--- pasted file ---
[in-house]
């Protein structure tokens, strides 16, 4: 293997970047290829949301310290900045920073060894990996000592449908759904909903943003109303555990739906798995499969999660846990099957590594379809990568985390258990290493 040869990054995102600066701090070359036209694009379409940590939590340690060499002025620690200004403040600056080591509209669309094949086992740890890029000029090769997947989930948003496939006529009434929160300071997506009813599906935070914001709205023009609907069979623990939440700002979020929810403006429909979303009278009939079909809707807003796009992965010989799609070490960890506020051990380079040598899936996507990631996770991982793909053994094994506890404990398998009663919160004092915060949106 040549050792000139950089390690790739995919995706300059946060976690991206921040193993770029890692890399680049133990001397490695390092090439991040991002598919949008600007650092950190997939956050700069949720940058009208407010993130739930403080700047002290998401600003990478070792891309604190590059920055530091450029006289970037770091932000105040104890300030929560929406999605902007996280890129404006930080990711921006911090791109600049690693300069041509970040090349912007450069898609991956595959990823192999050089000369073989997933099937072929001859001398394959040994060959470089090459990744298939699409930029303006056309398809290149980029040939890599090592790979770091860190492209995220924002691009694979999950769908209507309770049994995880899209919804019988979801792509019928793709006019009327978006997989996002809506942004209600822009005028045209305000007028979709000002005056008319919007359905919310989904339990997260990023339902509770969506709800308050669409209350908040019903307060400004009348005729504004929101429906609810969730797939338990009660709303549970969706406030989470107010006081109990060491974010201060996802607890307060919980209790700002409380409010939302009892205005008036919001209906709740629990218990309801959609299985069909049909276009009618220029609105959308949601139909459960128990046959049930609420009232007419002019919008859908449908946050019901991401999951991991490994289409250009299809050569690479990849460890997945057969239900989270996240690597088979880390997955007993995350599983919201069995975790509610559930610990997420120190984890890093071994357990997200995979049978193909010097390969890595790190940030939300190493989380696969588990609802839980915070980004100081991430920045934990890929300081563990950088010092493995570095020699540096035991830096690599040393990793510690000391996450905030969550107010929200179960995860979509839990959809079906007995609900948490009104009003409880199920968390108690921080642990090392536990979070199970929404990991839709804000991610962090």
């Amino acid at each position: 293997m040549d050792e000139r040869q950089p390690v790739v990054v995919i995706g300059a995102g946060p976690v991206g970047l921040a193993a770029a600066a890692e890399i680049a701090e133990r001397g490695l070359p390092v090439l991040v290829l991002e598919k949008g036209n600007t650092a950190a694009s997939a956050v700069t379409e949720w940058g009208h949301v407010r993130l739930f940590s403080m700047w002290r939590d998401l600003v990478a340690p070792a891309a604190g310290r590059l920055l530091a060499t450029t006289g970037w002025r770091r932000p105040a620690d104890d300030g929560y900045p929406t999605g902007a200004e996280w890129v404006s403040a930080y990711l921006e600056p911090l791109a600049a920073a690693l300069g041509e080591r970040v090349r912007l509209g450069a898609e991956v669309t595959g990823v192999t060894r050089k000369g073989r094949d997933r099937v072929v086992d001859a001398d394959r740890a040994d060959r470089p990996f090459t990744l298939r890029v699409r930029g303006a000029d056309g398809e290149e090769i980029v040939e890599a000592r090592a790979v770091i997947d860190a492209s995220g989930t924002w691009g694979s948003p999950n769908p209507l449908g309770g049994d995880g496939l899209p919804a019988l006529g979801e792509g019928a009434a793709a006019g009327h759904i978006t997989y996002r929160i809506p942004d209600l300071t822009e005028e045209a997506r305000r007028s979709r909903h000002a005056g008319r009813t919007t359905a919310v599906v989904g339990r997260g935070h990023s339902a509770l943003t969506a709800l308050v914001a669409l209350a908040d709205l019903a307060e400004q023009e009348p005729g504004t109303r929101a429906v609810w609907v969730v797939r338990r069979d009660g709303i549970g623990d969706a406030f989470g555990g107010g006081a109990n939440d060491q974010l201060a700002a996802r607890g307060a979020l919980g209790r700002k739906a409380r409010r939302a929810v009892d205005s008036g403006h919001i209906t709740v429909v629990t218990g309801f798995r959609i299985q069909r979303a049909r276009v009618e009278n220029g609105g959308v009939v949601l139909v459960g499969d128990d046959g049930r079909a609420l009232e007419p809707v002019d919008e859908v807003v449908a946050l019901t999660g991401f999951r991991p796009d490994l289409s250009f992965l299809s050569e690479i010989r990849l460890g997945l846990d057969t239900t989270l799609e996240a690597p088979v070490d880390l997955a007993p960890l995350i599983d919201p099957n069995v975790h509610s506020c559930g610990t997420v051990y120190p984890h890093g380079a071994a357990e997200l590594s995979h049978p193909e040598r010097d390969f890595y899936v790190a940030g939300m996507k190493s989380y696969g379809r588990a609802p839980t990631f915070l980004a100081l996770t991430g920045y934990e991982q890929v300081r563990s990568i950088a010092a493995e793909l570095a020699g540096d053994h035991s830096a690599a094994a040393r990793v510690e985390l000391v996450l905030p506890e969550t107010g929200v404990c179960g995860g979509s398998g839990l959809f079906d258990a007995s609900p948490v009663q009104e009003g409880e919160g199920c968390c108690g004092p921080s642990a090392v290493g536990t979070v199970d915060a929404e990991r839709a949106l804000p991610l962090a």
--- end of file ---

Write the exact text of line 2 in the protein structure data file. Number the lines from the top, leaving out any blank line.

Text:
């Protein structure tokens, strides 16, 4: 293997970047290829949301310290900045920073060894990996000592449908759904909903943003109303555990739906798995499969999660846990099957590594379809990568985390258990290493 040869990054995102600066701090070359036209694009379409940590939590340690060499002025620690200004403040600056080591509209669309094949086992740890890029000029090769997947989930948003496939006529009434929160300071997506009813599906935070914001709205023009609907069979623990939440700002979020929810403006429909979303009278009939079909809707807003796009992965010989799609070490960890506020051990380079040598899936996507990631996770991982793909053994094994506890404990398998009663919160004092915060949106 040549050792000139950089390690790739995919995706300059946060976690991206921040193993770029890692890399680049133990001397490695390092090439991040991002598919949008600007650092950190997939956050700069949720940058009208407010993130739930403080700047002290998401600003990478070792891309604190590059920055530091450029006289970037770091932000105040104890300030929560929406999605902007996280890129404006930080990711921006911090791109600049690693300069041509970040090349912007450069898609991956595959990823192999050089000369073989997933099937072929001859001398394959040994060959470089090459990744298939699409930029303006056309398809290149980029040939890599090592790979770091860190492209995220924002691009694979999950769908209507309770049994995880899209919804019988979801792509019928793709006019009327978006997989996002809506942004209600822009005028045209305000007028979709000002005056008319919007359905919310989904339990997260990023339902509770969506709800308050669409209350908040019903307060400004009348005729504004929101429906609810969730797939338990009660709303549970969706406030989470107010006081109990060491974010201060996802607890307060919980209790700002409380409010939302009892205005008036919001209906709740629990218990309801959609299985069909049909276009009618220029609105959308949601139909459960128990046959049930609420009232007419002019919008859908449908946050019901991401999951991991490994289409250009299809050569690479990849460890997945057969239900989270996240690597088979880390997955007993995350599983919201069995975790509610559930610990997420120190984890890093071994357990997200995979049978193909010097390969890595790190940030939300190493989380696969588990609802839980915070980004100081991430920045934990890929300081563990950088010092493995570095020699540096035991830096690599040393990793510690000391996450905030969550107010929200179960995860979509839990959809079906007995609900948490009104009003409880199920968390108690921080642990090392536990979070199970929404990991839709804000991610962090």